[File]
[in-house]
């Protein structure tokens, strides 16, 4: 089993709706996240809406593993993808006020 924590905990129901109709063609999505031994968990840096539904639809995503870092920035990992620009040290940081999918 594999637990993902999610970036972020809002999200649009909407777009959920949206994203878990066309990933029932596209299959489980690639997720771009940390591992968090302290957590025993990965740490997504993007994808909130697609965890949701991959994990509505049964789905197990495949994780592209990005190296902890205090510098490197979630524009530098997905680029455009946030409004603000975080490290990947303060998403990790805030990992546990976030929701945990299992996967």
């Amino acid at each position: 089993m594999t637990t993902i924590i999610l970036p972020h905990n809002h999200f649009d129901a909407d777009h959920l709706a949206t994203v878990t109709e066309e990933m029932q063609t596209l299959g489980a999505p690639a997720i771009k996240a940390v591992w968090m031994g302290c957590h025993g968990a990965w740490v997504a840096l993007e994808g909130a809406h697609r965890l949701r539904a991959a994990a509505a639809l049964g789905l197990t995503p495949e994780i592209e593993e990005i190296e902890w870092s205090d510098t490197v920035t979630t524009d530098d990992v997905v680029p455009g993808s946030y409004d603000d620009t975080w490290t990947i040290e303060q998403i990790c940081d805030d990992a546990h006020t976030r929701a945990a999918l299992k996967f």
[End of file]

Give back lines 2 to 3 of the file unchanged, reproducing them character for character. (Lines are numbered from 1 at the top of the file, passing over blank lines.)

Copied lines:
């Protein structure tokens, strides 16, 4: 089993709706996240809406593993993808006020 924590905990129901109709063609999505031994968990840096539904639809995503870092920035990992620009040290940081999918 594999637990993902999610970036972020809002999200649009909407777009959920949206994203878990066309990933029932596209299959489980690639997720771009940390591992968090302290957590025993990965740490997504993007994808909130697609965890949701991959994990509505049964789905197990495949994780592209990005190296902890205090510098490197979630524009530098997905680029455009946030409004603000975080490290990947303060998403990790805030990992546990976030929701945990299992996967």
């Amino acid at each position: 089993m594999t637990t993902i924590i999610l970036p972020h905990n809002h999200f649009d129901a909407d777009h959920l709706a949206t994203v878990t109709e066309e990933m029932q063609t596209l299959g489980a999505p690639a997720i771009k996240a940390v591992w968090m031994g302290c957590h025993g968990a990965w740490v997504a840096l993007e994808g909130a809406h697609r965890l949701r539904a991959a994990a509505a639809l049964g789905l197990t995503p495949e994780i592209e593993e990005i190296e902890w870092s205090d510098t490197v920035t979630t524009d530098d990992v997905v680029p455009g993808s946030y409004d603000d620009t975080w490290t990947i040290e303060q998403i990790c940081d805030d990992a546990h006020t976030r929701a945990a999918l299992k996967f």